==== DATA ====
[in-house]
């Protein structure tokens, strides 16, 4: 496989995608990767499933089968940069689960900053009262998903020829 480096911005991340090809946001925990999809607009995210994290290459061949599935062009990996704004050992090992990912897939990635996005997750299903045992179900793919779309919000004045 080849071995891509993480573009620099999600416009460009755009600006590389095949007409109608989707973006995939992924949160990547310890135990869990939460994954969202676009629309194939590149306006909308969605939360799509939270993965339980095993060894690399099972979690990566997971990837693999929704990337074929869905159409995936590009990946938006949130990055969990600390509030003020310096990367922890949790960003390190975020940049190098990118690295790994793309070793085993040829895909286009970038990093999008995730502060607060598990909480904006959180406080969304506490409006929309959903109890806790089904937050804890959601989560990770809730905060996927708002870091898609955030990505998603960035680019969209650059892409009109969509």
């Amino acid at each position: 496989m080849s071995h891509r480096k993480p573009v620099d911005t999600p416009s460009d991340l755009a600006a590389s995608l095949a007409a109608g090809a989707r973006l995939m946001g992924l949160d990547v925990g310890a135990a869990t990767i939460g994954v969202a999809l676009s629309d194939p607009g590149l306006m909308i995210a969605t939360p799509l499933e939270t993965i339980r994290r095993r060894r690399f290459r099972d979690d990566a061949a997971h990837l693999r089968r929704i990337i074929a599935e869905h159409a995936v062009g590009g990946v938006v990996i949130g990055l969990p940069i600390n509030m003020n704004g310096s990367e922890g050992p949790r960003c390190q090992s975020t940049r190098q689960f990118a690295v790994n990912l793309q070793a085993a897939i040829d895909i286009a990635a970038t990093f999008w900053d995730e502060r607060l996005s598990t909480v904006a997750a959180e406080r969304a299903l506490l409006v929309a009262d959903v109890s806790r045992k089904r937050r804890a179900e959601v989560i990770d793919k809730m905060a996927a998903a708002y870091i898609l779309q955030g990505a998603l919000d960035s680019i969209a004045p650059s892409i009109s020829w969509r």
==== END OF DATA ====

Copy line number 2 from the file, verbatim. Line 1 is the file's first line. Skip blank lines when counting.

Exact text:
């Protein structure tokens, strides 16, 4: 496989995608990767499933089968940069689960900053009262998903020829 480096911005991340090809946001925990999809607009995210994290290459061949599935062009990996704004050992090992990912897939990635996005997750299903045992179900793919779309919000004045 080849071995891509993480573009620099999600416009460009755009600006590389095949007409109608989707973006995939992924949160990547310890135990869990939460994954969202676009629309194939590149306006909308969605939360799509939270993965339980095993060894690399099972979690990566997971990837693999929704990337074929869905159409995936590009990946938006949130990055969990600390509030003020310096990367922890949790960003390190975020940049190098990118690295790994793309070793085993040829895909286009970038990093999008995730502060607060598990909480904006959180406080969304506490409006929309959903109890806790089904937050804890959601989560990770809730905060996927708002870091898609955030990505998603960035680019969209650059892409009109969509």